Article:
May 18, 2021

Melissa Sue Anderson screenplay subject of prison petition

Melissa Sue Anderson screenplay – Actress | Producer | Soundtrack, Little House on the Prairie (1974-1981) | Happy Birthday to Me (1981) | 10.5: Apocalypse (2006)


Melissa Sue Anderson screenplay subject of prison petition

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Petition Addressing the Texas Judicial System Requests Support through Melissa Sue Anderson’s “Dumbass”

Will Hollywood be a Reason for Change in the Injustice against Men and Women Prisoners?

19th March 2021 – An upcoming movie depicting the injustice that men and women had to endure in the state penitentiaries in Texas has been inundated with calls from more than 2000 women urging the production company owned by Hollywood actor, producer and director Melissa Sue Anderson and Adam Sandler, to stick to the real issues behind the Texas Judicial system. A petition was signed by many people that include attorneys, university professors, politicians and family members of the many men and women that are suffering in the state penitentiaries. The idea behind the petition is for the Melissa Sue Anderson production company and Hollywood to stick to the true story about the injustices happening in the state run prisons. It is said that the state has sent more inmates to prison than during the Soviet Union did during their political uprising.

PREMISE: Adam Sandler writes letters and saves numerous women from the monotony of prison life, and later when he gets into trouble with a drug cartel they return the favor by rescuing him.

SETTING: Contemporary, Gatesville Texas. There are four women’s prisons located in Gatesville. And of course, Texas is famous for putting everyone in prison for a long time for little or no reason. The number of women in Texas prisons has doubled in the last ten years. Why don’t we have the “Adam Sandler” character… sending letters to women in prison and being their friend and trying to help them adjust, giving them hope… and when they get out of prison he picks them up so they don’t have to ride the smelly bus back home… but his pickup truck is a junker, smoking and sputtering … worse than the bus. But his heart is in the right place… He’s the last “chivalrous” man on earth.

It is said in the petition that many of the signatories were left distraught to find that many of the first time offenders for violations such as drug peddling have received disproportionate sentences. While some argue that a lenient sentence like rehabilitation would have proven much more inexpensive and an effective solution in tackling this gross miscarriage of justice. The petition was discovered by the women when the screenplay of the movie was donated to all the 580 prisons run by private organizations funded by the state government. It is much more difficult for women who are given much harsher penalties for a violation such as carrying small amount of drugs like Marijuana which coincidentally is legal in 21 states.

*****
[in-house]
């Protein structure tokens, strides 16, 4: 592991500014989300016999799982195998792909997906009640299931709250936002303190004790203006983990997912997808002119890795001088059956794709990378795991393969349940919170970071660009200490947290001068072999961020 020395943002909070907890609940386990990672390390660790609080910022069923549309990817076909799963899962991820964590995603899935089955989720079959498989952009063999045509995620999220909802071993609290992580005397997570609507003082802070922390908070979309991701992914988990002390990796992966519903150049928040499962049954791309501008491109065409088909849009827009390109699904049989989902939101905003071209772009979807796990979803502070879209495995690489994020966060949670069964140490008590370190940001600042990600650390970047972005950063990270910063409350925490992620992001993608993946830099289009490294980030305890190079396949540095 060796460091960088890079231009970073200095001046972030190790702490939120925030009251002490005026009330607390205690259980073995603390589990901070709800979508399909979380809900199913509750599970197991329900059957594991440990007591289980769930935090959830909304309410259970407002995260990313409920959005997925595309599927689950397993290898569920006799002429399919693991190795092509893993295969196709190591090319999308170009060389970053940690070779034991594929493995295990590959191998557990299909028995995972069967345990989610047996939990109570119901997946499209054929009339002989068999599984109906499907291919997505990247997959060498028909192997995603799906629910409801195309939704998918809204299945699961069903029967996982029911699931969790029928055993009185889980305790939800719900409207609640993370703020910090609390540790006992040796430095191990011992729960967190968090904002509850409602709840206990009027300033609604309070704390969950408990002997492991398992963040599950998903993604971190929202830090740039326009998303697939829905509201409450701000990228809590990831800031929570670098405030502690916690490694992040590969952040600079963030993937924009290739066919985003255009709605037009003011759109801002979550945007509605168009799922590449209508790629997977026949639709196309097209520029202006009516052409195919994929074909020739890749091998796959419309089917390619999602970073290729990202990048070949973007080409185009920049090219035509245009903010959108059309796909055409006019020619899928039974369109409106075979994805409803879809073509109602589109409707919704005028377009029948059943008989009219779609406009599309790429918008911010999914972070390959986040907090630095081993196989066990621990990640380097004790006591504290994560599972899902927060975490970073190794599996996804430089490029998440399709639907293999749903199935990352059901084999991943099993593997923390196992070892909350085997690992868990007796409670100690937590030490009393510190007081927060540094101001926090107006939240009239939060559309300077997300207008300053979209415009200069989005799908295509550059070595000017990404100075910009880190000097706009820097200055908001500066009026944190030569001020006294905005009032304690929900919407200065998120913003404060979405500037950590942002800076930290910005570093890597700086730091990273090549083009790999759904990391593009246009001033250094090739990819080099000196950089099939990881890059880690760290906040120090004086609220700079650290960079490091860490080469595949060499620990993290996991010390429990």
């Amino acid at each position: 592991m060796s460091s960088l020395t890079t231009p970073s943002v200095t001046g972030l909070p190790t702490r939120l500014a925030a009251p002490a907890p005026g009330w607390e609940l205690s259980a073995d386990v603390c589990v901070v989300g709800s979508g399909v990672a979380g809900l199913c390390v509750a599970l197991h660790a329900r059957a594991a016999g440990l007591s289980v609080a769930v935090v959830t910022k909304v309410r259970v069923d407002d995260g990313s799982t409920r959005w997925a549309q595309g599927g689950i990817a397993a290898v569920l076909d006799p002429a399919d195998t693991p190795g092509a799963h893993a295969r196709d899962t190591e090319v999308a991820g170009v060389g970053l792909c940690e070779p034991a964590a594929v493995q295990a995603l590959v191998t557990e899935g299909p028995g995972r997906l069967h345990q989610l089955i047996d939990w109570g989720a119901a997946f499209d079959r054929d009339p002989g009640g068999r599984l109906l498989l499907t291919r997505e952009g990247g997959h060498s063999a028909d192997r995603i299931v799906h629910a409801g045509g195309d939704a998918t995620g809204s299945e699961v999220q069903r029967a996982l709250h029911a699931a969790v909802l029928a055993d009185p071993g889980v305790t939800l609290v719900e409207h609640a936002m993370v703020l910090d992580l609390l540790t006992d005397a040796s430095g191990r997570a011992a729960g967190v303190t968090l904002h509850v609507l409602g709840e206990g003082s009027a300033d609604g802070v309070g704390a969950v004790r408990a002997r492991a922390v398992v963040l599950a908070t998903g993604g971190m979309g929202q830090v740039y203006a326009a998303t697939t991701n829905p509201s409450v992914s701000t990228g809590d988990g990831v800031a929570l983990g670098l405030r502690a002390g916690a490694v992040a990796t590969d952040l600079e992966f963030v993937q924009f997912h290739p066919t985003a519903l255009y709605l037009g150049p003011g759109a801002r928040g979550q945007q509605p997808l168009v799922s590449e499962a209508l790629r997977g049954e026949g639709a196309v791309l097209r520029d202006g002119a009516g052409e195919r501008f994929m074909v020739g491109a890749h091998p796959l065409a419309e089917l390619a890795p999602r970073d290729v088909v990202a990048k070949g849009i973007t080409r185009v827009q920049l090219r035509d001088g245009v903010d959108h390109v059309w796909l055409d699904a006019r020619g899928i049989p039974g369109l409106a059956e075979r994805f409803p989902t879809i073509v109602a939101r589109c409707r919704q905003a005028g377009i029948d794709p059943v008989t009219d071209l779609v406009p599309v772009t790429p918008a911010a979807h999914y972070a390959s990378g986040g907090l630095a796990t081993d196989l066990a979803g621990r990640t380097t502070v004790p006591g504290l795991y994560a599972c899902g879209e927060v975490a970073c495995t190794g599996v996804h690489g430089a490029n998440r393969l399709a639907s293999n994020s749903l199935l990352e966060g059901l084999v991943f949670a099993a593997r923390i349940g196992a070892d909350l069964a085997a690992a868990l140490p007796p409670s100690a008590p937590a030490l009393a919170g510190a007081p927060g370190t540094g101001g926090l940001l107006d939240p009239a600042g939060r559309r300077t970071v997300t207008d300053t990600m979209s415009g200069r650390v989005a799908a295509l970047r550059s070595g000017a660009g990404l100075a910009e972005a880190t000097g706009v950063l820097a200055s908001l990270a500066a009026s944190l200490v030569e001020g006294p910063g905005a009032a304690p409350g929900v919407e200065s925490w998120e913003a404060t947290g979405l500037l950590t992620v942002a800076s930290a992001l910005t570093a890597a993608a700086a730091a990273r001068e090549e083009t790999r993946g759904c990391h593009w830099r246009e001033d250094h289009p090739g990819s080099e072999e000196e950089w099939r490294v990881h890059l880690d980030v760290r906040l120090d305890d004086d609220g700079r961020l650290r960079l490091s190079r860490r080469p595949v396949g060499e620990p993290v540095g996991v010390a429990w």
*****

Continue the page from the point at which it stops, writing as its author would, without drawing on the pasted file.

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About Melissa Sue Anderson’s “Dumbass” Movie

The movie “Dumbass” revolves around the protagonist writing letters to prison inmates to keep their spirits high during their time in prison; only for them to help the main character who gets into trouble with a drug cartel and saving him at the end. The petition urges the production company, Melissa Sue Anderson and Adam Sandler to take this issue seriously due to the hardships faced by women inside prison rather than making light of the situation for their own profits.

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This tip is to help aspiring screenwriters look like the pros. Here’s a list of items that pros do consistently:

Extreme Screenwriting has noted over the years that professional screenwriters have one thing in common, regardless of the genre they write or if they write for TV or Film and that one thing is consistency!

Melissa Sue Anderson – Consistency

If you’re considering not using FADE IN at all, this is a mistake. FADE IN identifies the script to a reader as material written specifically for the big screen. Without FADE IN, the reader might confuse the material for a radio, stage play, MOW, etc.

I’ve tried to focus mostly on plot points or premises instead of just gags or bits — that is, these are actual story elements that can help you build a story if you use them wisely. And these elements will often overlap with the key story elements we’ve been discussing: that is, the CALL TO ADVENTURE in a love story might be a case of FATE INTERVENES; THE PLAN might be to PRETEND WE’RE MARRIED; THE HERO/INE’S GHOST might show up at the MIDPOINT and radically shift the dynamics of the story, and so on.

Melissa Sue Anderson – The following are some scenes and setups that are very typical in romance and romantic comedy. You can do a similar list of specific elements for any genre, and I highly encourage you to do so — it’s another way to master your craft.

I’m going to share some of those with you now, because whether or not you write romance or romantic comedy, you’ll almost always have a love plot in your story, so it’s useful for writers of all genres to be aware of common love story elements.

I really had that driven home for me as I was writing Writing Love (Screenwriting Tricks II). I made a master list of ten love stories in different subgenres (in this case not always my favorites, because I wanted to have a broad range of romantic stories for analysis and discussion) and broke them down in depth to find the key story elements specific to that umbrella genre. And oh, did it turn the lights on for me.

by: Melissa Sue Anderson – Actress | Producer | Soundtrack, Little House on the Prairie (1974-1981) | Happy Birthday to Me (1981) | 10.5: Apocalypse (2006)